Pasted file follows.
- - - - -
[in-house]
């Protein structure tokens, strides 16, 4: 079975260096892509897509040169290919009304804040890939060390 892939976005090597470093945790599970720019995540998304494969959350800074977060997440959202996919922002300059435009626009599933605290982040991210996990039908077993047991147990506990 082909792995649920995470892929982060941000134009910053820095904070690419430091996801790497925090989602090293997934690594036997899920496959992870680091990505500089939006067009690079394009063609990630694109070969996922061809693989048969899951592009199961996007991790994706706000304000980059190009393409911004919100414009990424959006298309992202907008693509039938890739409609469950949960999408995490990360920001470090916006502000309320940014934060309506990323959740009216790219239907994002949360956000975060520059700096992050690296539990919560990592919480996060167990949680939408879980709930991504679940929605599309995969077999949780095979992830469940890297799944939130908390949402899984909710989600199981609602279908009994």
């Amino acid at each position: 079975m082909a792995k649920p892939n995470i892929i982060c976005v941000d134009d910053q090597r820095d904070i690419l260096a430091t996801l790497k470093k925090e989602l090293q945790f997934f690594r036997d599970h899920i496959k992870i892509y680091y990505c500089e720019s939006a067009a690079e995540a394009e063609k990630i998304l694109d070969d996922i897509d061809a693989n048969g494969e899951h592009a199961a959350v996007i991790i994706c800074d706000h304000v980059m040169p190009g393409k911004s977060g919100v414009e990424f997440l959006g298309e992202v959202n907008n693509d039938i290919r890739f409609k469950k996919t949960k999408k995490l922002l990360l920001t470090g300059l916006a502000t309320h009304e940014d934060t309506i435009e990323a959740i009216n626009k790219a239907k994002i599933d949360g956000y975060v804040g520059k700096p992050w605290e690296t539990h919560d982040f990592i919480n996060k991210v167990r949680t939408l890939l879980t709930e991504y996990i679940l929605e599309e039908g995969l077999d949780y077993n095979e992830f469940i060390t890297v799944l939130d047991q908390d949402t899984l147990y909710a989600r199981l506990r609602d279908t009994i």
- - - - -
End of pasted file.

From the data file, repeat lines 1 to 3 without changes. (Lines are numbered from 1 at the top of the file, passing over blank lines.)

[in-house]
């Protein structure tokens, strides 16, 4: 079975260096892509897509040169290919009304804040890939060390 892939976005090597470093945790599970720019995540998304494969959350800074977060997440959202996919922002300059435009626009599933605290982040991210996990039908077993047991147990506990 082909792995649920995470892929982060941000134009910053820095904070690419430091996801790497925090989602090293997934690594036997899920496959992870680091990505500089939006067009690079394009063609990630694109070969996922061809693989048969899951592009199961996007991790994706706000304000980059190009393409911004919100414009990424959006298309992202907008693509039938890739409609469950949960999408995490990360920001470090916006502000309320940014934060309506990323959740009216790219239907994002949360956000975060520059700096992050690296539990919560990592919480996060167990949680939408879980709930991504679940929605599309995969077999949780095979992830469940890297799944939130908390949402899984909710989600199981609602279908009994």
């Amino acid at each position: 079975m082909a792995k649920p892939n995470i892929i982060c976005v941000d134009d910053q090597r820095d904070i690419l260096a430091t996801l790497k470093k925090e989602l090293q945790f997934f690594r036997d599970h899920i496959k992870i892509y680091y990505c500089e720019s939006a067009a690079e995540a394009e063609k990630i998304l694109d070969d996922i897509d061809a693989n048969g494969e899951h592009a199961a959350v996007i991790i994706c800074d706000h304000v980059m040169p190009g393409k911004s977060g919100v414009e990424f997440l959006g298309e992202v959202n907008n693509d039938i290919r890739f409609k469950k996919t949960k999408k995490l922002l990360l920001t470090g300059l916006a502000t309320h009304e940014d934060t309506i435009e990323a959740i009216n626009k790219a239907k994002i599933d949360g956000y975060v804040g520059k700096p992050w605290e690296t539990h919560d982040f990592i919480n996060k991210v167990r949680t939408l890939l879980t709930e991504y996990i679940l929605e599309e039908g995969l077999d949780y077993n095979e992830f469940i060390t890297v799944l939130d047991q908390d949402t899984l147990y909710a989600r199981l506990r609602d279908t009994i």